Were the allways “prophets”, or were they only prophets when they did what you think God wanted to use them and they were just men at othet times?

    Were they just men who decided that this is what God said and not prophets?

    Like you teach, God taught, “24 For false christs and false prophets will arise and perform great signs and wonders, so as to lead astray, if possible, even the elect.”

    Now you need to ask if all these men who acted like prophets when forming the definitions added to the Bible that you accept were truly of God, or were they of the one who will lead you astray.

  28. Stanley2 says:

    ….”were they of the one who will lead you astray.”

    Like Brigham Young proclaiming, to his church members, that Adam was God?

  29. Mike R says:

    Parkman , your reply is riddled with innuendo’s on your part , and by answering a question
    with a question(s) type response that did’nt do much good either .

  30. shematwater says:

    I have to laugh a little on this point.

    First, Rick, if I was in the area I would love to come down and have a nice question and answer session at your church. I have no problems with this. I would just be a little worried that it would quickly turn into a Mormon bashing session, as that seems to be what you are fond of on these blogs.
    To put it simply, I would answer any question that is stated as a question of curiosity and not a question of challenge or mocking. I am just worried that you can’t ask anything but challenges and mocking.

    As to Mark Paredes, your complaints with him personally seem honest and accurate enough, though I really do not have enough information to make such a judgment. But either way, who cares. He is a man doing what he likes and thinks is right. From what I can tell he has not been given the authority to disseminate doctrine and declare what is true and what is false. His quality as a source is not the best one to look at.
    As to his suggestion of inviting LDS over to answer questions, I don’t think people quite understand him. He is talking about those who are the leaders of the church. When we invite one to speak to us on Judaism it is a Rabbi that we invite. If you would be honest about accept this method you would seek out one of the General Authorities to speak to you.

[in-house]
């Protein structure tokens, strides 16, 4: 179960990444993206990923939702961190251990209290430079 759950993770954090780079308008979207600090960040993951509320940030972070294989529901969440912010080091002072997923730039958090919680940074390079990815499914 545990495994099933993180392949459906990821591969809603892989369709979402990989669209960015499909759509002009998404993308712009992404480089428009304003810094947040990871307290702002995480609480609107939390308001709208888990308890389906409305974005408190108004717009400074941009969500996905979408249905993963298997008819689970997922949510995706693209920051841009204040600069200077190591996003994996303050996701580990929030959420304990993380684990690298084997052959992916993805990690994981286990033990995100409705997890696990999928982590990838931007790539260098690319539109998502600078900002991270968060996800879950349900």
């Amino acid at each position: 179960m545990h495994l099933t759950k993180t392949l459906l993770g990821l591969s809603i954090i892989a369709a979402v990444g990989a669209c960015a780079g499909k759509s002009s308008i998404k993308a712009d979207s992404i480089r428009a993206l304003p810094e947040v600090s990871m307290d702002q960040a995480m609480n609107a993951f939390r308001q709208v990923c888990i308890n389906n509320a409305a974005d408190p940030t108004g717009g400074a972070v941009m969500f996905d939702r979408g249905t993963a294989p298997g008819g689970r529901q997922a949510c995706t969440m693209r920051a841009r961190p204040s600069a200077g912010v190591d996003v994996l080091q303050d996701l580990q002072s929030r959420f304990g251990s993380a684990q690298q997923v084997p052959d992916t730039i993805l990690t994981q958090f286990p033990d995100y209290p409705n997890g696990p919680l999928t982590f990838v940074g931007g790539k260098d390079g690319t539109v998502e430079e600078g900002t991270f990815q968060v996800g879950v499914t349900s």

31. shematwater says:

    A note on the styles of conversation from our various posters

    Parkman has obsession with the Trinity and brings it into every thread he posts on. While much of what he says is true it can, and does, get tiring at times. However, because of this desire to discuss it he does seem to frequently get a little confusing in what he is saying. He needs to work on this, and be more willing to discuss other topics as well.

    Of course, there is also the non-LDS version of this in Mike, who seems to want to bring everything back to his opinion on the leaders of the LDS church being false prophets. It’s uncommon for him to post any comment that doesn’t have something said on this point. It also seems that when he gets tired of a topic he simply stops discussing it and brings this point back as strong as he can. Honestly, this gets just as annoying as Parkman’s trinity.

    Now, Rick seems to be of the style of “If I throw enough stuff something is going to stick.” He posts several quotes at a time, frequently brings three or four points into a single post, and is not shy about throwing in several personal comments while he is at it. After loading everything as high as he can he makes the unfounded claims about why didn’t answer one of the many points he brings up.

    Falcon, on the other hand, is more the minimalist. He rarely presents quotes, and usually sticks to one point, regardless of the topic of the thread. That point is his opinion on the confusing nature of the LDS religion, and he sticks to it with just as much fervor as Parkman or Mike do

  32. shematwater says:

    As for me, I am aggressive in my writing. I do answer most points and topics, but I am certainly not afraid of telling people what I think of their comments when I think such is necessary. I do hold myself as knowledgeable regarding my religion, though maybe not as well read, and I get annoyed at those who think that reading a lot of books means they know more than I do.
    I do have a habit of sarcasm that I need to work on.

  33. parkman says:

    “Parkman has obsession with the Trinity and brings it into every thread he posts on. While much of what he says is true it can, and does, get tiring at times. However, because of this desire to discuss it he does seem to frequently get a little confusing in what he is saying. He needs to work on this, and be more willing to discuss other topics as well.”

    Thanks for the advice.
    I just want to know why these people put so much faith in the people who created the title and definition of the Trinity. If you remove their title and definition of the Trinity from the Bible, God is saying something different from what He is saying with the title and definition of the Trinity added to the Bible.

  34. shematwater says:

    Parkman

    I actually agree with you on this point. They claim the Bible is clear but by using this definition it becomes very confusing.
    I also agree that, despite protests to the contrary, they are all influenced by these leaders and, at least subconsciously, hold them up as true teachers and being very close to equal with the actual writers of the Bible. Now this idea is repugnant to their conscious mind and so they will always say they are not equal.
    None of this really matters a whole lot though. They are wrong and they will come to realize it at some point. If not now then maybe when Christ returns and proclaims it from the clouds to all the world.

    I just think that a few comments on the actual topic of the blog would help things out a bit.